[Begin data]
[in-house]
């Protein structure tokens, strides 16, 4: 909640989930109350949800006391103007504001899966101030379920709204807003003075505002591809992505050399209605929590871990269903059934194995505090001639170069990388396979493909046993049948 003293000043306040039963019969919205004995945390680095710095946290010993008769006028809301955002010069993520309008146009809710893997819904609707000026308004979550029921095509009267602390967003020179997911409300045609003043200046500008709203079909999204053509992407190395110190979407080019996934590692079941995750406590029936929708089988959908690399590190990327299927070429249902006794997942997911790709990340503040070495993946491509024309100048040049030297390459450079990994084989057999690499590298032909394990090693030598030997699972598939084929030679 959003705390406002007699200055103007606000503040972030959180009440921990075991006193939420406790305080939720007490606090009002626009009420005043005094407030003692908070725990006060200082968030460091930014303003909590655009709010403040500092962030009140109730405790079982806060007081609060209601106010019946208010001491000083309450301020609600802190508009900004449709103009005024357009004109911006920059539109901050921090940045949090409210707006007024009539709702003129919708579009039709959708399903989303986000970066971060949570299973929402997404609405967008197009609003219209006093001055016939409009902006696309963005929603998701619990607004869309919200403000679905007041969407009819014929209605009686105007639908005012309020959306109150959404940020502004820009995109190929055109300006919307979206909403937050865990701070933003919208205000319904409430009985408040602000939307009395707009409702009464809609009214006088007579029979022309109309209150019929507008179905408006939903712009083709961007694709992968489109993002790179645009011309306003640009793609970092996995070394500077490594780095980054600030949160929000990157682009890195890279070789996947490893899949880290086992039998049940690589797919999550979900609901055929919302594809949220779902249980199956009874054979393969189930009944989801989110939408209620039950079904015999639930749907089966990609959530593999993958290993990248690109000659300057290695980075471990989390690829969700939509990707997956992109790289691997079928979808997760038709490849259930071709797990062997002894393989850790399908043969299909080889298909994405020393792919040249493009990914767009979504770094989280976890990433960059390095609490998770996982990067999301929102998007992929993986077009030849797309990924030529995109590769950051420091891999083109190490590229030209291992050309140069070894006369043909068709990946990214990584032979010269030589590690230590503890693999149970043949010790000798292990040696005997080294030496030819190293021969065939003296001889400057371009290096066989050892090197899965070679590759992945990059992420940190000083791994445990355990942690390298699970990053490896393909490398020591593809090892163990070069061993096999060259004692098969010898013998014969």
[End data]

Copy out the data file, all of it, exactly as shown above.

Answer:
[in-house]
């Protein structure tokens, strides 16, 4: 909640989930109350949800006391103007504001899966101030379920709204807003003075505002591809992505050399209605929590871990269903059934194995505090001639170069990388396979493909046993049948 003293000043306040039963019969919205004995945390680095710095946290010993008769006028809301955002010069993520309008146009809710893997819904609707000026308004979550029921095509009267602390967003020179997911409300045609003043200046500008709203079909999204053509992407190395110190979407080019996934590692079941995750406590029936929708089988959908690399590190990327299927070429249902006794997942997911790709990340503040070495993946491509024309100048040049030297390459450079990994084989057999690499590298032909394990090693030598030997699972598939084929030679 959003705390406002007699200055103007606000503040972030959180009440921990075991006193939420406790305080939720007490606090009002626009009420005043005094407030003692908070725990006060200082968030460091930014303003909590655009709010403040500092962030009140109730405790079982806060007081609060209601106010019946208010001491000083309450301020609600802190508009900004449709103009005024357009004109911006920059539109901050921090940045949090409210707006007024009539709702003129919708579009039709959708399903989303986000970066971060949570299973929402997404609405967008197009609003219209006093001055016939409009902006696309963005929603998701619990607004869309919200403000679905007041969407009819014929209605009686105007639908005012309020959306109150959404940020502004820009995109190929055109300006919307979206909403937050865990701070933003919208205000319904409430009985408040602000939307009395707009409702009464809609009214006088007579029979022309109309209150019929507008179905408006939903712009083709961007694709992968489109993002790179645009011309306003640009793609970092996995070394500077490594780095980054600030949160929000990157682009890195890279070789996947490893899949880290086992039998049940690589797919999550979900609901055929919302594809949220779902249980199956009874054979393969189930009944989801989110939408209620039950079904015999639930749907089966990609959530593999993958290993990248690109000659300057290695980075471990989390690829969700939509990707997956992109790289691997079928979808997760038709490849259930071709797990062997002894393989850790399908043969299909080889298909994405020393792919040249493009990914767009979504770094989280976890990433960059390095609490998770996982990067999301929102998007992929993986077009030849797309990924030529995109590769950051420091891999083109190490590229030209291992050309140069070894006369043909068709990946990214990584032979010269030589590690230590503890693999149970043949010790000798292990040696005997080294030496030819190293021969065939003296001889400057371009290096066989050892090197899965070679590759992945990059992420940190000083791994445990355990942690390298699970990053490896393909490398020591593809090892163990070069061993096999060259004692098969010898013998014969």